Willem RWHAF: And then “Grief”, this song is so full of integrity that it almost made me cry when I was a kid. But the combination of those lyrics with the ultra hard music, says a lot. The aggression of the music actually says how you resisted against those sad emotions. You and UxJ really have some musical translation capabilities. Because I feel this song has the hardest and most painful music of the entire Blackened Persistence recordings. Were you aware that you put these lyrics on this music?
Josh Fury: Almost every time we work on songs, the music comes first. When I played the song, lines dropped inside my head. I had to deal with sudden death in my family and so on, so it came quite naturally. The emotion of the music fitted really well with the topic of death and dying. Still, a real emotional song, that’s amongst Congress finest songs for a lot of kids.
Willem RWHAF: Then finally a song about vegetarianism, called “Prayers ’95 “. Interesting connection you make between people who pray (religious people) and killing animals for dinner. But I do not fully understand! Could you explain this?
Josh Fury: Well, in church they pray for peace and life to be spared. In reality Catholics promote death with abattoirs which could be considered death camps. This song deals with the contradiction between religion and rational thinking. Lots of people got this and started a meat-free lifestyle. To this day, people still come to me saying they became Vegetarians after buying Blackened Persistance, I feel like I achieved something and this makes me proud.
Willem RWHAF: I never doubted that Congress in this period also supported the straight-edge lifestyle. But in contrast to other H8000 bands, you never explicitly used the word. This tells something about your personal view about it, I think. You weren’t so clearly outspoken about it. Tell me about your views upon straight Edge?
Josh Fury: Oh, I was into Straight Edge for 8 years! It helped me to become the person I am today. I made a difference, pushed my musical creativity to the limits being clean and sober minded. Straight Edge was strong back then, it was just the way the scene was, 90 percent was Straight Edge Vegetarian or Vegan. Congress pushed this lifestyle at first but we didn’t want to be labeled Straight Edge through our whole career. It was after Pierre dropped Straight Edge that we dropped the tag Straight Edge too, it would have been hypocrite. Thinking of Straight Edge being an topic in songs, there were a lot of references: “Slaves of Decay” is about drug abuse and-dealers. Body Weeps and Black Demon were anti-smoke songs. Look at lyrics from songs like; “Under Pressure” or “What we Need” on “The Other Cheek”, all very Straight Edge related.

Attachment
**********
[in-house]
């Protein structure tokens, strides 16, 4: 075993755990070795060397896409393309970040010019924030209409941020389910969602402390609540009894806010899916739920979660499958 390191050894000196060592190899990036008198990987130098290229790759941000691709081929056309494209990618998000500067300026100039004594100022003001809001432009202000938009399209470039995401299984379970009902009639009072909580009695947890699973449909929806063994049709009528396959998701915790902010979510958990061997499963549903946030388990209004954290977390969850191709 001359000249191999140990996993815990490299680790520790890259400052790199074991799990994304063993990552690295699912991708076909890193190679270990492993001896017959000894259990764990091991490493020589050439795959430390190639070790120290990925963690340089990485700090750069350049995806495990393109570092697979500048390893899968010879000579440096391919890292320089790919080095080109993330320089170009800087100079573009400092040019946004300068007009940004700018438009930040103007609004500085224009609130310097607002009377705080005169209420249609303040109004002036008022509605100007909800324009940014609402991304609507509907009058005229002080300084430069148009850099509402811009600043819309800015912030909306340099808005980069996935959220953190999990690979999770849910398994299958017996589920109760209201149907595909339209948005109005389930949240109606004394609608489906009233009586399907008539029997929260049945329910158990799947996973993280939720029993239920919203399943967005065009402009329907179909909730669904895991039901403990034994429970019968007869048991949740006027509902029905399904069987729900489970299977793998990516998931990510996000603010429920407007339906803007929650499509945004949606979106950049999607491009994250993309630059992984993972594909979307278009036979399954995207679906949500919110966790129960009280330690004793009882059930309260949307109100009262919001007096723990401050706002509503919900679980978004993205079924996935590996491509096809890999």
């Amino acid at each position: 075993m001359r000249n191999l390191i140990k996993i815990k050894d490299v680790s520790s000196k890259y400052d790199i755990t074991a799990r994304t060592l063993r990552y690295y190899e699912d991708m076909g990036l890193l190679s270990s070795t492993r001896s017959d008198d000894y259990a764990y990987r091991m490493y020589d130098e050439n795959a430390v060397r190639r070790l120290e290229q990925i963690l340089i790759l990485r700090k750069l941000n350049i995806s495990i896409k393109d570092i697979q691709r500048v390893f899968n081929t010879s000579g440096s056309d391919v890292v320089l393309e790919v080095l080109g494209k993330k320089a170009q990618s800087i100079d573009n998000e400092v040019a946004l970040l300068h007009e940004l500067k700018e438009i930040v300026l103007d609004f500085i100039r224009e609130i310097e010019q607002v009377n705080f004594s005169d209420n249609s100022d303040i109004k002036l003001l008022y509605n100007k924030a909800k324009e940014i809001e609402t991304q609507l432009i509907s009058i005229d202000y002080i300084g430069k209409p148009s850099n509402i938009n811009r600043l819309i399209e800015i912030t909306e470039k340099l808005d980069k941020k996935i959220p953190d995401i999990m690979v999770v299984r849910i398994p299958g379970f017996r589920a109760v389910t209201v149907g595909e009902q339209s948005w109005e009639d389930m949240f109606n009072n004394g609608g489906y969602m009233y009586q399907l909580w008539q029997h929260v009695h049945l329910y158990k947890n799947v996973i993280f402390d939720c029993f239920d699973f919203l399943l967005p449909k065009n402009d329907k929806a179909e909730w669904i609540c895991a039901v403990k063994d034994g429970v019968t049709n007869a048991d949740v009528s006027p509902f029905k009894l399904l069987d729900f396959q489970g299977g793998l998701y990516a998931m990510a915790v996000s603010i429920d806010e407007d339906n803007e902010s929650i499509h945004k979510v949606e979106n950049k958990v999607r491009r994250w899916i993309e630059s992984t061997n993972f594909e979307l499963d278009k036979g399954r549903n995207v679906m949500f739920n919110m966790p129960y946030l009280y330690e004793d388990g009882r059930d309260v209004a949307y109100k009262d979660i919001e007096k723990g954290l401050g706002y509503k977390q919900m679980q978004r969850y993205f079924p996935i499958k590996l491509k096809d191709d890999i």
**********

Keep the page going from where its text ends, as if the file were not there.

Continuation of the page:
Willem RWHAF: And then again an inside struggle song called “Stompbox”. You weren’t totally out of the isolation? Again about fighting the dark side within, as embodied in a beast? Or was the stompbox, as you amazingly described it, related to something else?
Josh Fury: Hm, if you’re frustrated, you need to find a scapegoat, something that shapes your anger. In this case it was the beast we need to slay. It was hard to find a relevant title for this song, which became ‘Stompbox’ in the end, it fitted with the lyrics.
Willem RWHAF: I also have some speculations or assumptions about the title “Blackened Persistence”, very well chosen I assume. But you will definitely bring forward a better explanation…
Josh Fury: The “Persistence” stood for our endurance, our stubborn lifestyle which was Straight-Edge in those days. We were ready to take over the scene and the world with this band.
“Blackened” because it was always in danger, in shadows. Also there was a certain blackness about our music, it was raging, fast and evil.
Did you know that the original title for the first album would be “Fragments Of Sheer Neglect”? It was Edward who talked me out of this, thank God, there really wasn’t a title as strong as “Blackened Persistence”!
Willem RWHAF: Because I grew up in Oostduinkerke I know who made the cover design. It was Yoeri Christiaen, he lived e few streets from my parents house. He is a sublime spray painter and also did many graffiti art on the dyke, someone of the local government gave him permission to do it.
But what about the cover, any specific meaning behind the hooded wizard ? Anything to do with power perhaps? Or did you just found the artwork cool, without a specific reason?
Josh Fury: As with all Congress releases, the album art came last of all. We worked on good songs and lyrics and didn’t care much about covers… I had a vision in mind with a hooded wizard and a fireball, kind of like the reaper holding the lightning bolt (Santa Cruz Corey O’Brien) but hovering above a planet. I didn’t care much about the symbolism although there surely are explanations but I leave this open to interpretation. Later, when Liar did “Falls of Torment” they went over the top with theirs. Americans hated both covers but Liar got away with having the corniest metal art on a Hardcore album…
Willem RWHAF: When I asked about the fact that you never explicitly use the word Straight-Edge or vegetarian in your lyrics, I thought you wanted to keep it silent and for yourself? And for others to interpret? I mean, maybe you thought of it as a personal thing although you wanted to influence the kids with it and make a stance? Seems contradictory to me. Or is it just a cryptic style?